aid, security in evacuated areas, alert procedures in government, formation and communication of public warnings (including sample wording of messages), and the review and revision of plans.
According to the early 1986 Colombian emergency warning and evacuation plan, the Observatorio Volcanológico de Colombia in Manizales was charged with monitoring the volcano for an eruption or signs of an impending eruption. When an eruption was detected or when the risk of an eruption was seen as high, the Observatorio planned to notify the Colombian president. The president, it was planned, would operate through the National Emergency Committee (COE)—Comité Operativo de Emergencia—which was established by the federal government after the November 13, 1985 eruption.
Housed in Bogotá and headed by a representative of the president, COE was an integration of many agencies and departments, including INGEOMINAS, the Army, the Red Cross, the Colombian Civil Defense, the governor of Tolima, and local police and fire departments. The COE was subject to some oversight from Resurgir—the general oversight agency that was responsible for ensuring that all necessary volcano-related activities were assigned to the responsibility of an appropriate organization. The COE was a central link in emergency evacuation planning since it was the sole body with the charge and power to make evacuation decisions should the volcano erupt again. If such a decision were made by the COE, it would then be directly communicated to Civil Defense.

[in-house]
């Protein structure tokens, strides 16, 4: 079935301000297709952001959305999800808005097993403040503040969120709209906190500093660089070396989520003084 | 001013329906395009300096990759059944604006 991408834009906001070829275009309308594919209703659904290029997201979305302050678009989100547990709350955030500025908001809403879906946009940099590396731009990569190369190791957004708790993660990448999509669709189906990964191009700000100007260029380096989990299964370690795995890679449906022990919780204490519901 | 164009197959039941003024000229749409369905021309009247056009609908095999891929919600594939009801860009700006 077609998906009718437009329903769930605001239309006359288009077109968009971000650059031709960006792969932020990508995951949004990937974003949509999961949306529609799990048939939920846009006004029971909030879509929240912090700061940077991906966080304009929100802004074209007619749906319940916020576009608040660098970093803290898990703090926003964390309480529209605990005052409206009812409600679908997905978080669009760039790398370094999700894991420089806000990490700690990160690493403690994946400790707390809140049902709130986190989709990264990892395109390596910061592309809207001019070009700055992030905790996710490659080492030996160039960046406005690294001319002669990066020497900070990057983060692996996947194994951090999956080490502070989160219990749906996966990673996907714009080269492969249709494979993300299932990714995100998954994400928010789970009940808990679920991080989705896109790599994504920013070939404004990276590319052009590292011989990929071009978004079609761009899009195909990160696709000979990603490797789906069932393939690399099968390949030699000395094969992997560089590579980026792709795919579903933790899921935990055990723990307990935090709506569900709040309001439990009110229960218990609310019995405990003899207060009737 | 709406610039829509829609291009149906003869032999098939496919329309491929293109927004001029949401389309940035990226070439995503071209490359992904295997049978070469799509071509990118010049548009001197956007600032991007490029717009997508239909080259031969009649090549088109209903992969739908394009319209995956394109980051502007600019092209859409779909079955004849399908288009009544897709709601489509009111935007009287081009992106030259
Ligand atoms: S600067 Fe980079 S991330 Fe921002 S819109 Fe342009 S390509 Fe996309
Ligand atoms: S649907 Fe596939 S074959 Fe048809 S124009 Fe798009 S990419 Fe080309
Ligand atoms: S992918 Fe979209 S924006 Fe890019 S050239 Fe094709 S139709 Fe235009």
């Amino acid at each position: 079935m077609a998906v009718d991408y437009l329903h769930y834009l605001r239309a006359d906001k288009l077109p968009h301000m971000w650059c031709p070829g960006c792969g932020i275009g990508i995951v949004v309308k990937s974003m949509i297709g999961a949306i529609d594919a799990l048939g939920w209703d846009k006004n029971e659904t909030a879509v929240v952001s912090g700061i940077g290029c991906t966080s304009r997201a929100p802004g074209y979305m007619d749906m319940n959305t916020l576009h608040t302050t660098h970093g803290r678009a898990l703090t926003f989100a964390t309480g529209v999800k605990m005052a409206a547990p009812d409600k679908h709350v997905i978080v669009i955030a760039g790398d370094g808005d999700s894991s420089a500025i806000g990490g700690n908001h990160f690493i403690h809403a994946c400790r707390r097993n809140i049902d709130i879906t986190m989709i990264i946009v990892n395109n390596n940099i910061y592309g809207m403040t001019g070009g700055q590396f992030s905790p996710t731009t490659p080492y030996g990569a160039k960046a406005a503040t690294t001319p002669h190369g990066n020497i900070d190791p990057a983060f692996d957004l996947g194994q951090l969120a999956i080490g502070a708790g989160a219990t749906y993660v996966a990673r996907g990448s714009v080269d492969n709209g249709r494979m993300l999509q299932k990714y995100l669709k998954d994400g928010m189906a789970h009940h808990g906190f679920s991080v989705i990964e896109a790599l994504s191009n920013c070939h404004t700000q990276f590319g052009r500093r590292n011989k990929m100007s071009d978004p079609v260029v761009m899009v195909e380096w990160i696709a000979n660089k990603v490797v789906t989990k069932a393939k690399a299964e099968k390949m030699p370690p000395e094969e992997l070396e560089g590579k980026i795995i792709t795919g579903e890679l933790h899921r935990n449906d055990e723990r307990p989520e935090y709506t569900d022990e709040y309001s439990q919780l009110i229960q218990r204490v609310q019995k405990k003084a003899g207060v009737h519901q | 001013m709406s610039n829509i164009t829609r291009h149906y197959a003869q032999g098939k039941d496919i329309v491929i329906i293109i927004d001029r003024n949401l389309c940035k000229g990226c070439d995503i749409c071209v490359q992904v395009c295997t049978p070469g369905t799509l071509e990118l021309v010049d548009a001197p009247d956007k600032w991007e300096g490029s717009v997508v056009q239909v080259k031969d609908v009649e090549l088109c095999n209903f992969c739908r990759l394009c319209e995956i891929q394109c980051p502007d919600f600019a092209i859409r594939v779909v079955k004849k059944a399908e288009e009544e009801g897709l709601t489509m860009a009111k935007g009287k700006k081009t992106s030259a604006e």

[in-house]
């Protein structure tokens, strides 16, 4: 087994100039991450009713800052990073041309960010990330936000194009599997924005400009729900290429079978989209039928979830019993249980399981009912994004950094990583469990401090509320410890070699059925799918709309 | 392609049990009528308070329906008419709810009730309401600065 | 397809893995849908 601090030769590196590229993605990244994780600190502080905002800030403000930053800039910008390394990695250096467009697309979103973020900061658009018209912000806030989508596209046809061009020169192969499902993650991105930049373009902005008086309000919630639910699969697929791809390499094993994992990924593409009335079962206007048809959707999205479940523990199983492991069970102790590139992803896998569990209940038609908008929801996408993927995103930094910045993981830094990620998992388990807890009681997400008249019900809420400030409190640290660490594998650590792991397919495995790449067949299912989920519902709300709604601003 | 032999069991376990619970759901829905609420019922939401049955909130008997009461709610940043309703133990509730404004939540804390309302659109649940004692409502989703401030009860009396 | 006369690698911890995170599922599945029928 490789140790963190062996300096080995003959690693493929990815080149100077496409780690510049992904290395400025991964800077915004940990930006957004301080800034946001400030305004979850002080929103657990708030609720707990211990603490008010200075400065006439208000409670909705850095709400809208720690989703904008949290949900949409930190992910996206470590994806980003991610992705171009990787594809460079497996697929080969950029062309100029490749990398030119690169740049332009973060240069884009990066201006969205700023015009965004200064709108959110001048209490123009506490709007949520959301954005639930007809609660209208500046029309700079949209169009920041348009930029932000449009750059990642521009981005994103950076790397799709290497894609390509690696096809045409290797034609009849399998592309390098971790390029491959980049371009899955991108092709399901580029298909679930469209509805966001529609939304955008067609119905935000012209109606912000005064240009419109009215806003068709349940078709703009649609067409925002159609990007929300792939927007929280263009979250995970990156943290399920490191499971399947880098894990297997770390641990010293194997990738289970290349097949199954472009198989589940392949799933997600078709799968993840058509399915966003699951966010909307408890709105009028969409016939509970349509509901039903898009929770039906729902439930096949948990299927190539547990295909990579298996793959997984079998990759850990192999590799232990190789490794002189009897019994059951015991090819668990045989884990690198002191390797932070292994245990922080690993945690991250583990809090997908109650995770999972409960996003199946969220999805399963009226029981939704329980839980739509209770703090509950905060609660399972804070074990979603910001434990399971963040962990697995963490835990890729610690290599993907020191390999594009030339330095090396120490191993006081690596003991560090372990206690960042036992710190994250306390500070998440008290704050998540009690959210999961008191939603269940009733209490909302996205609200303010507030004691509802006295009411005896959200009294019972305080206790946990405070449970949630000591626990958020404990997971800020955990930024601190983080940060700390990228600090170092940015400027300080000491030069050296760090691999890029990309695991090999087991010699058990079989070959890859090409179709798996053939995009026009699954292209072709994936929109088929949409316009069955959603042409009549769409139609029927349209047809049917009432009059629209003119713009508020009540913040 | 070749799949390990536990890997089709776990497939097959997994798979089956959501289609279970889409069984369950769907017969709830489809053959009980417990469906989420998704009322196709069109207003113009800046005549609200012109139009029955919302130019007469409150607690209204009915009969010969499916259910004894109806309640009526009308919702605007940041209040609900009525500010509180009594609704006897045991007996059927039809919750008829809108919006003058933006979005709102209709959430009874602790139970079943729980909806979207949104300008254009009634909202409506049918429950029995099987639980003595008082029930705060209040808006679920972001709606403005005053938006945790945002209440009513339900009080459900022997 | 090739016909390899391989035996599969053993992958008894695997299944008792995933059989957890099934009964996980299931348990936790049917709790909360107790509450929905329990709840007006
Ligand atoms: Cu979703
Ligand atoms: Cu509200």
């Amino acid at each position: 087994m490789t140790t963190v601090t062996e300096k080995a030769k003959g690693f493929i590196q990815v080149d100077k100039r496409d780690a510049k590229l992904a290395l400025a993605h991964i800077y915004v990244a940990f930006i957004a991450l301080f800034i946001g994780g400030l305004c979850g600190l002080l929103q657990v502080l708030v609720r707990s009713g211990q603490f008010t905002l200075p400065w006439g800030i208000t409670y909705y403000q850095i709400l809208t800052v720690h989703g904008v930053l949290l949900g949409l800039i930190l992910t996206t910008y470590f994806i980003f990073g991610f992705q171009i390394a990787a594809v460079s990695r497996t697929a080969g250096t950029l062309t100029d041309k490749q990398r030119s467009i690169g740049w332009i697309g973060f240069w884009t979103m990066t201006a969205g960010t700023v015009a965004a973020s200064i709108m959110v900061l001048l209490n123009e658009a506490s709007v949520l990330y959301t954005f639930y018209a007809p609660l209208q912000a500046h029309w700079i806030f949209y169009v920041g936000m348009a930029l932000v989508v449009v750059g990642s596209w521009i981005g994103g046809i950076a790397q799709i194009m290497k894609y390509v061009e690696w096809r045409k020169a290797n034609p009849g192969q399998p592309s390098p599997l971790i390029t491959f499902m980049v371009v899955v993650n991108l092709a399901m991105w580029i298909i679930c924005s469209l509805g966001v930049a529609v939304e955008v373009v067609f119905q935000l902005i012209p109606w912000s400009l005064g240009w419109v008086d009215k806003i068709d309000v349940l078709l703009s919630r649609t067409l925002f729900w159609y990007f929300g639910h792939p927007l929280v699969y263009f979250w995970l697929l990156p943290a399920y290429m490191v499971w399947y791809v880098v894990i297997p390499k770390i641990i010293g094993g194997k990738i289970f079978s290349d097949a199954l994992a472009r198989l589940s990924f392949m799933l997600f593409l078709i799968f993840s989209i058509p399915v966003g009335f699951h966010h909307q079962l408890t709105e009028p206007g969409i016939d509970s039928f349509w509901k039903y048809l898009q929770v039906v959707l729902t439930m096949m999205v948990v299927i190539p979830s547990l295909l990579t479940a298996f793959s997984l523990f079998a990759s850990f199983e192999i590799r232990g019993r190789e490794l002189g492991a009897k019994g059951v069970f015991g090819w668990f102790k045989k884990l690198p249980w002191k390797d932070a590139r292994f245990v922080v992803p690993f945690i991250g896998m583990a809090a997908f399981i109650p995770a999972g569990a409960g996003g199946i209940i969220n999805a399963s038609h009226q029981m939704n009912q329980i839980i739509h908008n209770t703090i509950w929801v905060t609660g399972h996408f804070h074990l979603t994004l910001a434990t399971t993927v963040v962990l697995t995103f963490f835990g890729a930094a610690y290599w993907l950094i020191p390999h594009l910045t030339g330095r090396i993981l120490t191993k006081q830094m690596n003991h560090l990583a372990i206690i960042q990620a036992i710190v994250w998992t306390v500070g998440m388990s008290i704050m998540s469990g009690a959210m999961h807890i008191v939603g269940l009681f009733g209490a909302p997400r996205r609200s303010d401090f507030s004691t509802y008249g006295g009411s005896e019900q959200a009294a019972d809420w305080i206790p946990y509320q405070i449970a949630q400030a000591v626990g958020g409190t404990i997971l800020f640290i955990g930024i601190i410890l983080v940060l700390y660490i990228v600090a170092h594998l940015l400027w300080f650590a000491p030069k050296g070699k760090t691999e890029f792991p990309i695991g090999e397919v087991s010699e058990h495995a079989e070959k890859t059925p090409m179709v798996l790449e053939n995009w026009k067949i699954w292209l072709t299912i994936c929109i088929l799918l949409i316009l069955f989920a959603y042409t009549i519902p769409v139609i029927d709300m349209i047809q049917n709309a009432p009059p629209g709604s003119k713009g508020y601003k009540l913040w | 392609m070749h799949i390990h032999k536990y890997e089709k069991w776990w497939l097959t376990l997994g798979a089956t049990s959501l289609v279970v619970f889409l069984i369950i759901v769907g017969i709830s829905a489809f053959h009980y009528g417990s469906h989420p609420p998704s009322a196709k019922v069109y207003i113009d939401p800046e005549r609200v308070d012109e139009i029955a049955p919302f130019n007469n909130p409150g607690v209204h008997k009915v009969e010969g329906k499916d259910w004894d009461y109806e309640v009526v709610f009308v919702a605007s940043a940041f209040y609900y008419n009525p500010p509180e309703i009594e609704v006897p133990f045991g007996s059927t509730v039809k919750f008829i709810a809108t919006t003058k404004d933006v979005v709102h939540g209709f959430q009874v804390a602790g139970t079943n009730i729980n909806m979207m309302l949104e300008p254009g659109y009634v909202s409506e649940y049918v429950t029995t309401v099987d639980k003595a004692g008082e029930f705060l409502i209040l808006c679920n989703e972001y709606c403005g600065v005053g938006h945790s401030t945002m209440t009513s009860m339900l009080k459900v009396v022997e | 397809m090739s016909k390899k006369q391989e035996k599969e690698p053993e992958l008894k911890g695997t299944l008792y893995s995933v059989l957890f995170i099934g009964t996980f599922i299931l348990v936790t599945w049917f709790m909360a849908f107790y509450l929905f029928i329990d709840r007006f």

The Colombian Civil Defense (CD) is located in the Federal Ministry of Defense. It was created in 1950 and restructured in 1971. In 1986, the Civil Defense consisted of a headquarters in Bogotá, offices in most cities throughout Colombia, and over 45,000 volunteers across the country. The organization had a general goal of “service to the community” in times of disaster. Specifically, it was charged with the training of people for disaster response, the overall prevention of disasters, the reduction of disaster impacts, the provision of assistance throughout all phases of disasters, and the coordination of other organizations involved in disaster response. Civil Defense in Bogotá was the organization that would receive any evacuation decision from the COE and initiate action. Thus, CD would begin the chain of communication of the evacuation decision through appropriate organizations to the public at risk in the set of towns in the State of Tolima previously listed.
The planned chain of interorganizational communication was as follows: Civil Defense would inform the governor; the governor would then inform radio and television stations, as well as the mayors of all towns in which some risk existed; the mayors would then inform their police departments; the police would inform siren keepers in their town (the plan specifies one siren keeper in each neighborhood of each town); and, finally, the media and siren keepers would inform the public of the need to evacuate.
The mix of available sirens was varied: some were electric, some were